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0721-11: New York Times Crossword Answers 21 Jul 11, Thursday

I am away on vacation from Sunday, July 17 to Tuesday, August 2. I fully intend to sneak away to do the crossword each day, but probably won’t find time to do many look-ups. Some days I may be a little late posting the solution, and if that should happen, please let me apologize in advance. Email subscribers should check the blog directly at as the solution may be posted by the time they read check their email. Things will be back to normal very shortly! … Bill

Solution to today's crossword in the New York Times
Solution to today's SYNDICATED New York Times crossword in all other publications

CROSSWORD SETTER: Michael Sharp (aka Rex Parker, the renowned NYTCrossword blogger)
THEME: SLICED CHEESE … all of the theme answers are the names of cheeses, but clued with reference to the name of the cheese “sliced up” into pieces:
17A. French writer with snaky hair and a petrifying gaze? : GORGON ZOLA (Gorgonzola)
26A. In favor of the first book?: Abbr. : PRO VOL ONE (Provolone)
36A. With 38-Across, deli purchase ... or a description of the answer to 17-, 26-, 47- or 55-Across : SLICED
38A. See 36-Across : CHEESE
47A. One trying to shake a leg, for instance? : LIMB URGER (Limburger)
55A. Mom's special road-trip corn bread? : MA’S CAR PONE (Mascarpone)

Today's Wiki-est, Amazonian Googlies
Sterling Silver Red Jasper Inlay Heart Pendant, 18"1. Traditional March birthstone : JASPER
Jasper is one of the traditional birthstones for March, although it doesn’t appear on my “official” list.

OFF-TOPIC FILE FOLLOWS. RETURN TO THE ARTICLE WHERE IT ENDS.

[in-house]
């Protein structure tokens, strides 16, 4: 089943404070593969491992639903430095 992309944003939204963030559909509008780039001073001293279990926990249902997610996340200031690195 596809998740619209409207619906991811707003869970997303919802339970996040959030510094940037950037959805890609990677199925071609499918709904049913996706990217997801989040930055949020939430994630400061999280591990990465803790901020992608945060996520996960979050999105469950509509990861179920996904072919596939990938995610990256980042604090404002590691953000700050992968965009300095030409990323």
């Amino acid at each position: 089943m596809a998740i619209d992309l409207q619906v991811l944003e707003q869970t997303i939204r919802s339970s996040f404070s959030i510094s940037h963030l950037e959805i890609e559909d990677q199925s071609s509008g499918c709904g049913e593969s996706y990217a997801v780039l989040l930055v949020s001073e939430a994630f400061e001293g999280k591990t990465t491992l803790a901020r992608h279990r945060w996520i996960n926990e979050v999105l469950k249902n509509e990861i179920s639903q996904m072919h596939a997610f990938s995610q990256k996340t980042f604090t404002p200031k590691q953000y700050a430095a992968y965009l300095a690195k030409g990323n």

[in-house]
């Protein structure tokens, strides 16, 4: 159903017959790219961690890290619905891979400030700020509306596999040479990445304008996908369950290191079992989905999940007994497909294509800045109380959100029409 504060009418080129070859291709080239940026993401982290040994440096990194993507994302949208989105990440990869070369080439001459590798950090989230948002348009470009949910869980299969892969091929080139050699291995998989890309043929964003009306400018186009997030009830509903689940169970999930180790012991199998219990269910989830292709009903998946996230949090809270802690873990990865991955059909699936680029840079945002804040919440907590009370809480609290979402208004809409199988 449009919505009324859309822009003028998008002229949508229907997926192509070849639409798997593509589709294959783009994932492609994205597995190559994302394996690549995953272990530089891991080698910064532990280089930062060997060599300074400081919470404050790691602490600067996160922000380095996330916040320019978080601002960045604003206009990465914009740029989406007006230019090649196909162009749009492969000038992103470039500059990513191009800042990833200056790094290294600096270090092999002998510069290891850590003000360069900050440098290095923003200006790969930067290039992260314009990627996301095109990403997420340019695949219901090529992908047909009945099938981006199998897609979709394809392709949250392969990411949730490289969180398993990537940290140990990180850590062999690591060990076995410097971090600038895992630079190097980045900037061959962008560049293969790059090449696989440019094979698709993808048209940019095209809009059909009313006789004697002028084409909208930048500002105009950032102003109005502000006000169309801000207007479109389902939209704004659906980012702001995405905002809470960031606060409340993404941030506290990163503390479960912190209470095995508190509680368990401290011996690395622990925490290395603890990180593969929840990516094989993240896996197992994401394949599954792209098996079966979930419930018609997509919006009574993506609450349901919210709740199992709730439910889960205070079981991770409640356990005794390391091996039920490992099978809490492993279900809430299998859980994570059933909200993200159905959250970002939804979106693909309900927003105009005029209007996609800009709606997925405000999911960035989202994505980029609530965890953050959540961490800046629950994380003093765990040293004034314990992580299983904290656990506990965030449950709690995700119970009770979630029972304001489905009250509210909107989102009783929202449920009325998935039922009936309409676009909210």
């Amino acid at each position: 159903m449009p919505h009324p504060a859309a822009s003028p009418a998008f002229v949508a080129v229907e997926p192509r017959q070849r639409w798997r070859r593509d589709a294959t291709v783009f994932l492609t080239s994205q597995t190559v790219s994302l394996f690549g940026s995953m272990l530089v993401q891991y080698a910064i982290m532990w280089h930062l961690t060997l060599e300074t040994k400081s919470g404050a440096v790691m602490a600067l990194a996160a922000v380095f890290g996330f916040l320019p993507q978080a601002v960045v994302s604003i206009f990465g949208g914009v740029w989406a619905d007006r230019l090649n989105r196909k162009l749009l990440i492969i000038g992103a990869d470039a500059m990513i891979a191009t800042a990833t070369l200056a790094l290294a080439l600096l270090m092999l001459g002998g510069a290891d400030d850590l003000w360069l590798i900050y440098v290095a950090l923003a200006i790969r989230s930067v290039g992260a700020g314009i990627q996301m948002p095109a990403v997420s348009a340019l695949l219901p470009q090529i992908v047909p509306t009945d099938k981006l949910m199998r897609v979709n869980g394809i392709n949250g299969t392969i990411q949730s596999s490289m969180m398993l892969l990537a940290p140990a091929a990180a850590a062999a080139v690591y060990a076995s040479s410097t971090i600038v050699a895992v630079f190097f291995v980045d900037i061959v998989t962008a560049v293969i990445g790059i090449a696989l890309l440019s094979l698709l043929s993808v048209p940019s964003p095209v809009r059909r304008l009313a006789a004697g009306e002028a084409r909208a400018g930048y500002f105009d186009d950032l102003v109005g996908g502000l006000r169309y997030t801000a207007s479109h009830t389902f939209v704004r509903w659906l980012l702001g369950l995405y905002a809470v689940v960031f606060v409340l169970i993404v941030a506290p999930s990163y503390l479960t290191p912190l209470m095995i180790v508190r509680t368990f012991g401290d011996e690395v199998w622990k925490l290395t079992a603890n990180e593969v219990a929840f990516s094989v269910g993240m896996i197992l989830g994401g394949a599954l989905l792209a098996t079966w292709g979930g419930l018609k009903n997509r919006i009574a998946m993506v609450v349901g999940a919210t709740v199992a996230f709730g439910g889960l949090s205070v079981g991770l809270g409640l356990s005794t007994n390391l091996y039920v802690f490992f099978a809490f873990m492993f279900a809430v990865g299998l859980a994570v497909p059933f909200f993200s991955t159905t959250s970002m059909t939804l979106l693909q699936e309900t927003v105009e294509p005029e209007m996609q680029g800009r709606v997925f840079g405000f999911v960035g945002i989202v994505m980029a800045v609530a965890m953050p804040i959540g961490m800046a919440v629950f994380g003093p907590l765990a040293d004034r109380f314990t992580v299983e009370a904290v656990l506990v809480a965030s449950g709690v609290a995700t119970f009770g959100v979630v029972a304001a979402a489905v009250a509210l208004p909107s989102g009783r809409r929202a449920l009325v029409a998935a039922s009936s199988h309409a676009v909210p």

Here is the "official" list of birthstones by month:
January: Garnet
February: Amethyst
March: Bloodstone or Aquamarine
April: Diamond
May: Emerald
June: Pearl or Moonstone
July: Ruby
August: Sardonyx or Peridot
September: Sapphire or Lapis Lazuli
October: Opal or Pink Tourmaline
November: Topaz or Citrine
December: Turquoise or Zircon (also now, Tanzanite)

7. Three-pointers: Abbr. : FGS
Field Goals.

7mm Round Clear Cubic Zirconia 925 Sterling Silver Post Stud Earrings10. Hoop alternative : STUD
Guys can buy their gals hoop earrings or stud earrings, or both …

14. What might be a knockout? : OPIATE
Opiates are the narcotic alkaloids found in the opium poppy plant, although some synthetic versions and derivatives of the same alkaloids are also called opiates. To produce opiates, the latex sap of the opium poppy is collected and processed. The naturally occurring drugs of morphine and codeine can both be extracted from the sap. Some synthesis is required to make derivative drugs like heroin and oxycodone.

17. French writer with snaky hair and a petrifying gaze? : GORGON ZOLA (Gorgonzola)
The Gorgons were feared female creatures of Greek mythology. They were three sisters who had hair made up of living snakes. Anyone who looked on their faces would instantly be turned to stone.

The Life of Emile Zola (Special Edition)The most famous work of French writer Emile Zola is his 1898 open letter "J'Accuse!" written to then French president Félix Faure. It was published on the front page of a leading Paris newspaper, and accused the government of anti-Semitism in its handling of the trial of Captain Alfred Dreyfus. Dreyfus was a Jewish military officer in the French army, falsely accused and convicted of spying for Germany. Even after the error was discovered, the government refused to back down, choosing to let Dreyfus rot away on Devil's Island rather than admit to the mistake. It wasn't until 1906, 12 years after the wrongful conviction, that Dreyfus was freed and reinstated, largely due to the advocacy of Emile Zola.

Gorgonzola is an Italian blue cheese that bears the name of the town in Lombardy in which it originated.

Erin Andrews Autographed/Hand Signed ESPN Celebrity 8x10 Photo19. Sportscaster Andrews : ERIN
Erin Andrews is a sports reporter. I don’t watch much sports but do know Ms. Andrews for her appearances on “Dancing with the Stars” in 2010. She did quite well and made it to the final of the show.